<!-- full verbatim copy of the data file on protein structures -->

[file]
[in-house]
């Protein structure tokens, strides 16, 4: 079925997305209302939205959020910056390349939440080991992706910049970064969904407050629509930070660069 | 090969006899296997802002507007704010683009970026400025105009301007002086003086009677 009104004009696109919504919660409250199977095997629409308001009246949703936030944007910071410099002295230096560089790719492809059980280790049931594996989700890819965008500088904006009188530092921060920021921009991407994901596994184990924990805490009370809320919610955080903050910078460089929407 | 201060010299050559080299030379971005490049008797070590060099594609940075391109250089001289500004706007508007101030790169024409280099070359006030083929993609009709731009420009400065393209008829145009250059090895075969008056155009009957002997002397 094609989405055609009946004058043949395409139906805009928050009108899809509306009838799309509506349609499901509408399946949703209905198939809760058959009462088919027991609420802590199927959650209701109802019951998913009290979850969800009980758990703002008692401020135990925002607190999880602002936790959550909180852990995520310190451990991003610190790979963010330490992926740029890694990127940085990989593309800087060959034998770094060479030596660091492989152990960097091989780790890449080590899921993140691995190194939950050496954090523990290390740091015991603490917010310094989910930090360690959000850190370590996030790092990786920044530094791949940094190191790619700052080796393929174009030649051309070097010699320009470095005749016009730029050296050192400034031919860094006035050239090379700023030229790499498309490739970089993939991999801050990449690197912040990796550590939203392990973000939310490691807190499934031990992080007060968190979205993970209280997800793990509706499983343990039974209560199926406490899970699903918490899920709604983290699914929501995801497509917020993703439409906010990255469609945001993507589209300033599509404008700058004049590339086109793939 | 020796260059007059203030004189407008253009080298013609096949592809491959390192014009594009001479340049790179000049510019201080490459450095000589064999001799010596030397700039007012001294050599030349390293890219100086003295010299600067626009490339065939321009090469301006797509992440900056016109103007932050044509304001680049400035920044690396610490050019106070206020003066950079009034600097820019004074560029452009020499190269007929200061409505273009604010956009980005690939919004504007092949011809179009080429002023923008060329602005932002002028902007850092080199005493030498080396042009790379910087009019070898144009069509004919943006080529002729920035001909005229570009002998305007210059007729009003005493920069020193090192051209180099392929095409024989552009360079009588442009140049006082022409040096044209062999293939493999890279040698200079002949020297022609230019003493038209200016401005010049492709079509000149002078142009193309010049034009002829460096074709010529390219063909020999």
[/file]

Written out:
[in-house]
């Protein structure tokens, strides 16, 4: 079925997305209302939205959020910056390349939440080991992706910049970064969904407050629509930070660069 | 090969006899296997802002507007704010683009970026400025105009301007002086003086009677 009104004009696109919504919660409250199977095997629409308001009246949703936030944007910071410099002295230096560089790719492809059980280790049931594996989700890819965008500088904006009188530092921060920021921009991407994901596994184990924990805490009370809320919610955080903050910078460089929407 | 201060010299050559080299030379971005490049008797070590060099594609940075391109250089001289500004706007508007101030790169024409280099070359006030083929993609009709731009420009400065393209008829145009250059090895075969008056155009009957002997002397 094609989405055609009946004058043949395409139906805009928050009108899809509306009838799309509506349609499901509408399946949703209905198939809760058959009462088919027991609420802590199927959650209701109802019951998913009290979850969800009980758990703002008692401020135990925002607190999880602002936790959550909180852990995520310190451990991003610190790979963010330490992926740029890694990127940085990989593309800087060959034998770094060479030596660091492989152990960097091989780790890449080590899921993140691995190194939950050496954090523990290390740091015991603490917010310094989910930090360690959000850190370590996030790092990786920044530094791949940094190191790619700052080796393929174009030649051309070097010699320009470095005749016009730029050296050192400034031919860094006035050239090379700023030229790499498309490739970089993939991999801050990449690197912040990796550590939203392990973000939310490691807190499934031990992080007060968190979205993970209280997800793990509706499983343990039974209560199926406490899970699903918490899920709604983290699914929501995801497509917020993703439409906010990255469609945001993507589209300033599509404008700058004049590339086109793939 | 020796260059007059203030004189407008253009080298013609096949592809491959390192014009594009001479340049790179000049510019201080490459450095000589064999001799010596030397700039007012001294050599030349390293890219100086003295010299600067626009490339065939321009090469301006797509992440900056016109103007932050044509304001680049400035920044690396610490050019106070206020003066950079009034600097820019004074560029452009020499190269007929200061409505273009604010956009980005690939919004504007092949011809179009080429002023923008060329602005932002002028902007850092080199005493030498080396042009790379910087009019070898144009069509004919943006080529002729920035001909005229570009002998305007210059007729009003005493920069020193090192051209180099392929095409024989552009360079009588442009140049006082022409040096044209062999293939493999890279040698200079002949020297022609230019003493038209200016401005010049492709079509000149002078142009193309010049034009002829460096074709010529390219063909020999």